Roughly 150 olive oil industry members were present at third annual California Olive Oil Day held in early March. The day started at 9 a.m. with a session focused on maximizing grower profits through grove management. Leandro Ravetti, Technical Director at Modern Olives spoke about irrigation management in olive orchards for oil production. His presentation included important information on the best times to irrigate, frequency of irrigation, and soil and plant monitoring.
Ravetti also stressed the importance of careful site and variety selection as well as grove design prior to planting, noting that these practices can help growers increase profitability in the long term.
William Krueger, Farm Advisor Emeritus of Glenn County, provided the group with information on canopy management in olive orchards for oil production. Krueger’s talking points included row orientation, best hedging practices to increase sunlight exposure for super high-density groves, how to prune modern high density, proper times to prune and mechanical options.
The session on grove management was followed by Q&A with an industry panel who spoke to their own orchards and experiences. Panelists included Ravetti and Krueger as well as Lizandro Magana, Director of Farming at California Olive Ranch and Jeff Colombini, an olive grower in Lodi. The session was moderated by Adam Englehardt.
The next session of the day dealt with disease management to prevent reduced yields and improve quality. First to present was Dr. Florent Trouillas, Assistant Cooperative Extension Specialist in the Department of Plant Pathology, UC Davis and Kearney Agricultural Research and Extension Center. Trouillas presented on the biology and control of Neofabraea in California and as well as his investigation into the occurrence and distribution of olive anthracnose in California.
Through his research, Trouillas found that anthracnose was not present in commercial olive orchards in California. As for his research on Neofabraea, he discovered that the disease is emerging in California but remains limited to super high-density orchards at this time. This may be due to mechanical harvesting in SHD orchards, since the disease requires wounds on leaves and twigs to spread.
Next Dr. James Adaskaveg from the Department of Plant Pathology at UC Riverside presented his research on epidemiology and management of olive knot and evaluation of new fungicides for the control of olive leaf spot/peacock spot. Adaskaveg recommended preventative care as the best means of managing these diseases. Since olive trees are most susceptible to olive knot and peacock spot at a point of injury, like that which occurs after mechanical harvesting and pruning, he recommended that trees be sprayed with a treatment the same day as the damage occurs.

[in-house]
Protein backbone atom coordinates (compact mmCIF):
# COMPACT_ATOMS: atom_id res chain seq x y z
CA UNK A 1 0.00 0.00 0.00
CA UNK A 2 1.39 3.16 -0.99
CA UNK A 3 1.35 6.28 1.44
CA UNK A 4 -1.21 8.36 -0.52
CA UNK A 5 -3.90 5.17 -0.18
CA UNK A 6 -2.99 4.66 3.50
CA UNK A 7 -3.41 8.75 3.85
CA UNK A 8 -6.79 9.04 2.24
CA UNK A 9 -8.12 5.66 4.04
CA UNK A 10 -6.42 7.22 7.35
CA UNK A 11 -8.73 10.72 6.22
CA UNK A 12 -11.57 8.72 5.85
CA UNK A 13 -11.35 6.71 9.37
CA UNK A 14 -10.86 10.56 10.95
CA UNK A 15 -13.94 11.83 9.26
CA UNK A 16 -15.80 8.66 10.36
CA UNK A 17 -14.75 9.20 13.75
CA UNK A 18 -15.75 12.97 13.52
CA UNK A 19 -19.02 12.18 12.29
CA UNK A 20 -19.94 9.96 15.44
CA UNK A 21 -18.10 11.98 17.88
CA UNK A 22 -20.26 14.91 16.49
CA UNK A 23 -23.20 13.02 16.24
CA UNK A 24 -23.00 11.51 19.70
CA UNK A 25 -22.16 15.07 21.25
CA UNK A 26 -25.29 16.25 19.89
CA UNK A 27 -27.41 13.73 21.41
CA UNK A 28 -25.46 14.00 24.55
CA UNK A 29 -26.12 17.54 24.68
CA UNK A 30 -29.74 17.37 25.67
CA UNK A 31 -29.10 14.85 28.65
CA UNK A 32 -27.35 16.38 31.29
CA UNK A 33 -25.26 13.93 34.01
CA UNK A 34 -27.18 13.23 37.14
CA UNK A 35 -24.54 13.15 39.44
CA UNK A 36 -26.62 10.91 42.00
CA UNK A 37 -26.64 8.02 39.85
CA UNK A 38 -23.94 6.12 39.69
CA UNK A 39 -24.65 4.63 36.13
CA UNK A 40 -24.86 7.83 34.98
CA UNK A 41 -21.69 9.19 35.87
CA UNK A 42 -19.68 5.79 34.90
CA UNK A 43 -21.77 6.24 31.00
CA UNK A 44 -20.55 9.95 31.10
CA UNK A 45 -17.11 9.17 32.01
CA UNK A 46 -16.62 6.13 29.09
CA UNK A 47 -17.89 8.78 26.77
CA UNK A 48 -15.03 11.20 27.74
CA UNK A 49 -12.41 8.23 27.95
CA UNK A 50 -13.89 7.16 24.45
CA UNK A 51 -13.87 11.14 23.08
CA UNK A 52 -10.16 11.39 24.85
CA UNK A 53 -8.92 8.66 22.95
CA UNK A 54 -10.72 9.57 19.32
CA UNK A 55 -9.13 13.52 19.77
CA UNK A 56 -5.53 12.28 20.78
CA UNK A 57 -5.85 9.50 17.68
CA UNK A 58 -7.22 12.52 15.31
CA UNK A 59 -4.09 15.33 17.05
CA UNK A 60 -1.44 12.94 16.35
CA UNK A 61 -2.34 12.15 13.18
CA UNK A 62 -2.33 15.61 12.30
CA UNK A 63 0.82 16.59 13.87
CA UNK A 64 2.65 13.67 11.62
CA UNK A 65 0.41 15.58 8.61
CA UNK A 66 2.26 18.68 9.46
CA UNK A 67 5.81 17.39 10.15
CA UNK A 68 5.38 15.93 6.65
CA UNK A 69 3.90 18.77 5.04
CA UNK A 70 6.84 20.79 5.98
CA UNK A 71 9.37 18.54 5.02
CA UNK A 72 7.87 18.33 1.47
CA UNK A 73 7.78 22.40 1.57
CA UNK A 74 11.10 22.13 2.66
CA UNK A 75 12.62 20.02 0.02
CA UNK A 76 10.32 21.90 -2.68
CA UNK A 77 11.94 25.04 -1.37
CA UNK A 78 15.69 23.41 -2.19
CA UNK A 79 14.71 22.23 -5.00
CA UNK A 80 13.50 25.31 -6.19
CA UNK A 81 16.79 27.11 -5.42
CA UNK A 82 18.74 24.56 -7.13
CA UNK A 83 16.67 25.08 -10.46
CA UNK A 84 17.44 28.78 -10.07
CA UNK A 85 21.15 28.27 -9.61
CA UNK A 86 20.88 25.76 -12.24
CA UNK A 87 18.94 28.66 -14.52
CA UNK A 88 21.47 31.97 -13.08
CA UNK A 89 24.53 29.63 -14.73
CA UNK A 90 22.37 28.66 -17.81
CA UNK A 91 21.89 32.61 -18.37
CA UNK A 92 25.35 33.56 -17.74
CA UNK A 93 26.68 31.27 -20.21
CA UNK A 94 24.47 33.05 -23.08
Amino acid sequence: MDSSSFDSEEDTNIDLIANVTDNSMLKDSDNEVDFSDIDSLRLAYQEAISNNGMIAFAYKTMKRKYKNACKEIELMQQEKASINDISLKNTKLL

Dr. Askaskaveg also spoke about several new products that are in the process of being registered for use in California — an effort that has been made possible through research funded by the OOCC.
During the Q&A portion of the session Adaskaveg, and Trouillas were joined by Paul Busalacchi, Director of Ag Operations at Corto and John Post, President, Agricultural Advisors to answer attendees’ questions.
The final session featured Dan Flynn, Director of the UC Davis Olive Center who referred to California olives as “the crop of the future”. Flynn gave an update on the Olive Center as well as a recap of the year’s research. He also challenged growers to double yields by the year 2030, which some growers stated they thought was an achievable goal. His plan to help the industry achieve this included implementing a benchmark assessment of current production, conveying best practices in the New Olive Oil Production Manual and pushing higher yields through field research.
All presentations from California Olive Oil Day can be found on the Research page of the OOCC website under the Research Presentations tab or downloaded below.
Irrigation Management in Olive Orchards for Oil Production Canopy Management in Olive Orchards for Oil Production
Biology and Control of Neofabraea in California and Investigating the Occurrence and Distribution of Olive Anthracnose in California
Epidemiology and Management of Olive Knot and Evaluation of New Fungicides for Control of Olive Leaf Spot/Peacock Spot
UC Davis Olive Center